Negotiating the Real Estate Contract
How to Buy at the Lowest Possible Price!by Diann E. Tonnesen
This article was written by Diann E. Tonnesen of Century 21 MoneyWorld in Las Vegas, Nevada. Her web site can be visited at www.greatlasvegashomes.com
You must try and determine what is most important to your particular seller. If possible try and find out the answer to why he is selling his home. It may give you some insight as to what he is or is not willing to take or where he is willing to make a trade off. Although this may sound obvious, sometimes the reason "why" may not lead to the sales price you would expect.
- Is it a divorce sale?
Statistics show that while you may get lucky with the "just want out of it" seller, far more often one party or the other may not want to sell at all and may hold out for a higher sales price than the market may indicate. Even if you get a good price, arguments between the sellers could make more problems later than it was worth.
- Is it a foreclosure sale?
These properties tend to be over-mortgaged in the first place, and unless you can get the underlying lender to agree to a "short sale" the seller may owe more than the property is worth. Short sales can be worthwhile, but are not a "sure" thing and may take much longer to close.
- Is it a job transfer?
If the seller has a wonderful job offer in another state he may indeed be willing to settle for less for a "quick" closing so that he can move on and not have to worry about making double payments. If it is a corporate relocation, the relocation company has probably offered the seller a set amount for his home (typically less than market) with a bonus to the seller if he can sell it himself first.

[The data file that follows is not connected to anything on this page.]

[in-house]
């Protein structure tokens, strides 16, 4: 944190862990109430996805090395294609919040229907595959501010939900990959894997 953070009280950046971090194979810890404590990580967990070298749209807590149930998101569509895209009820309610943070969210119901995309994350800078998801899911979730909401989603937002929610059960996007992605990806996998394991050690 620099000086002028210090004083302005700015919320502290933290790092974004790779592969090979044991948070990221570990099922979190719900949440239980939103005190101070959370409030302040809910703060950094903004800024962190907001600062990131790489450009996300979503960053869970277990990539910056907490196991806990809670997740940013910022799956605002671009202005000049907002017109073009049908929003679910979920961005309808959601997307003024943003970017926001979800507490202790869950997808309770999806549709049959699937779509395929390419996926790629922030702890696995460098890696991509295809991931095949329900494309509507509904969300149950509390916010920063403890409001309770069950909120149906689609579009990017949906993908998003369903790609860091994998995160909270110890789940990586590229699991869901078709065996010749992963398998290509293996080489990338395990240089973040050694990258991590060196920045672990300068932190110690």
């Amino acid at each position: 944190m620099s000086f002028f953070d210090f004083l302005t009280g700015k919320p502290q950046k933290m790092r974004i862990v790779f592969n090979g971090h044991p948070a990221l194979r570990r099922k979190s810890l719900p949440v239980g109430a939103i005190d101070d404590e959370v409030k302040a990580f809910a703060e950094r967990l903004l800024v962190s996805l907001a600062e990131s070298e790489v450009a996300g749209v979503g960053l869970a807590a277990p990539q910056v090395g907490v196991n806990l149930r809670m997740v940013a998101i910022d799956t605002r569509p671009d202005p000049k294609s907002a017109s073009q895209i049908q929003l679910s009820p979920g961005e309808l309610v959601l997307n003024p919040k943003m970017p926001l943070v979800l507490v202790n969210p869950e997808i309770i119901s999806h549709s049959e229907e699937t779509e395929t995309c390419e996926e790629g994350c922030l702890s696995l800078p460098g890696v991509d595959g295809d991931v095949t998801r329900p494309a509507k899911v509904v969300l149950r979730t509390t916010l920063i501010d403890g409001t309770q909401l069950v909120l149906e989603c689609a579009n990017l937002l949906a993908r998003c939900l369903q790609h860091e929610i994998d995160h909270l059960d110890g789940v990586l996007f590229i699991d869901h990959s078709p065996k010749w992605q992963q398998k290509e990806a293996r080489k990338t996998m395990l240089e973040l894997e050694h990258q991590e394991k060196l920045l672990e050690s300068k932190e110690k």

- Is the seller buying another home?
This can be good or bad. Some sellers need to realize every cent out of a transaction to be able to purchase their new home, otherwise they just cannot afford to sell at all. Others are able to sacrifice part of their profit so that they don�t lose their dream home, especially if you are willing to be negotiable about moving dates. Some may actually prefer a longer escrow so that they don�t have to hassle with the expense or aggravation of moving twice.
- Is there an illness?
Often the seller in this situation may have more of a sense of urgency and may be willing to settle for less for a quick sale.
- Is the seller getting married?
Sometimes the euphoria of a new life can also lead to a better deal for the buyer!
- Is the seller retiring?
Many times retirees feel that they must realize the maximum the profits from their existing home as they will no longer be earning a salaried income.
Other major factors in a seller�s willingness to bargain may be the length of time the house has been on the market, a death in a family, job instability, homesickness, etc. Once you have determined the seller�s probable motivation then it is time to position yourself so that you can give the seller most of what he wants so that you can get what you want - the lowest possible price!
Copyright 2001, RealEstate ABC, www.realestateabc.com